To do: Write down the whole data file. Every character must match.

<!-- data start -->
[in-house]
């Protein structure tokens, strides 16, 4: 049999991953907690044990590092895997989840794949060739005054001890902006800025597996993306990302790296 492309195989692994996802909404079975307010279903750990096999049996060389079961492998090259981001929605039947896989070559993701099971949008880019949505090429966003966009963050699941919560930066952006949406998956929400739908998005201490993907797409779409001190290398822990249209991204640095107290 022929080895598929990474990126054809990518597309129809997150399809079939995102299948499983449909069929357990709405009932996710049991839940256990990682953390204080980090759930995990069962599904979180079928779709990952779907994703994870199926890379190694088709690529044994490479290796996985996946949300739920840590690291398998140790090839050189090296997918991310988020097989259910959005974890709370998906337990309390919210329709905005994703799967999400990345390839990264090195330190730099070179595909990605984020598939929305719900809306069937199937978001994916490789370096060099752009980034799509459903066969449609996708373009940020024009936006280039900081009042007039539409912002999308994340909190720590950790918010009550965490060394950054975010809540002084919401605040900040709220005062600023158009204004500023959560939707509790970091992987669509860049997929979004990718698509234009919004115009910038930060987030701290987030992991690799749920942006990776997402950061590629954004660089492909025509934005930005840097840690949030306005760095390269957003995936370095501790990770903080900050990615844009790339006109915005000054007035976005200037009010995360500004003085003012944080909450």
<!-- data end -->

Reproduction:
[in-house]
């Protein structure tokens, strides 16, 4: 049999991953907690044990590092895997989840794949060739005054001890902006800025597996993306990302790296 492309195989692994996802909404079975307010279903750990096999049996060389079961492998090259981001929605039947896989070559993701099971949008880019949505090429966003966009963050699941919560930066952006949406998956929400739908998005201490993907797409779409001190290398822990249209991204640095107290 022929080895598929990474990126054809990518597309129809997150399809079939995102299948499983449909069929357990709405009932996710049991839940256990990682953390204080980090759930995990069962599904979180079928779709990952779907994703994870199926890379190694088709690529044994490479290796996985996946949300739920840590690291398998140790090839050189090296997918991310988020097989259910959005974890709370998906337990309390919210329709905005994703799967999400990345390839990264090195330190730099070179595909990605984020598939929305719900809306069937199937978001994916490789370096060099752009980034799509459903066969449609996708373009940020024009936006280039900081009042007039539409912002999308994340909190720590950790918010009550965490060394950054975010809540002084919401605040900040709220005062600023158009204004500023959560939707509790970091992987669509860049997929979004990718698509234009919004115009910038930060987030701290987030992991690799749920942006990776997402950061590629954004660089492909025509934005930005840097840690949030306005760095390269957003995936370095501790990770903080900050990615844009790339006109915005000054007035976005200037009010995360500004003085003012944080909450």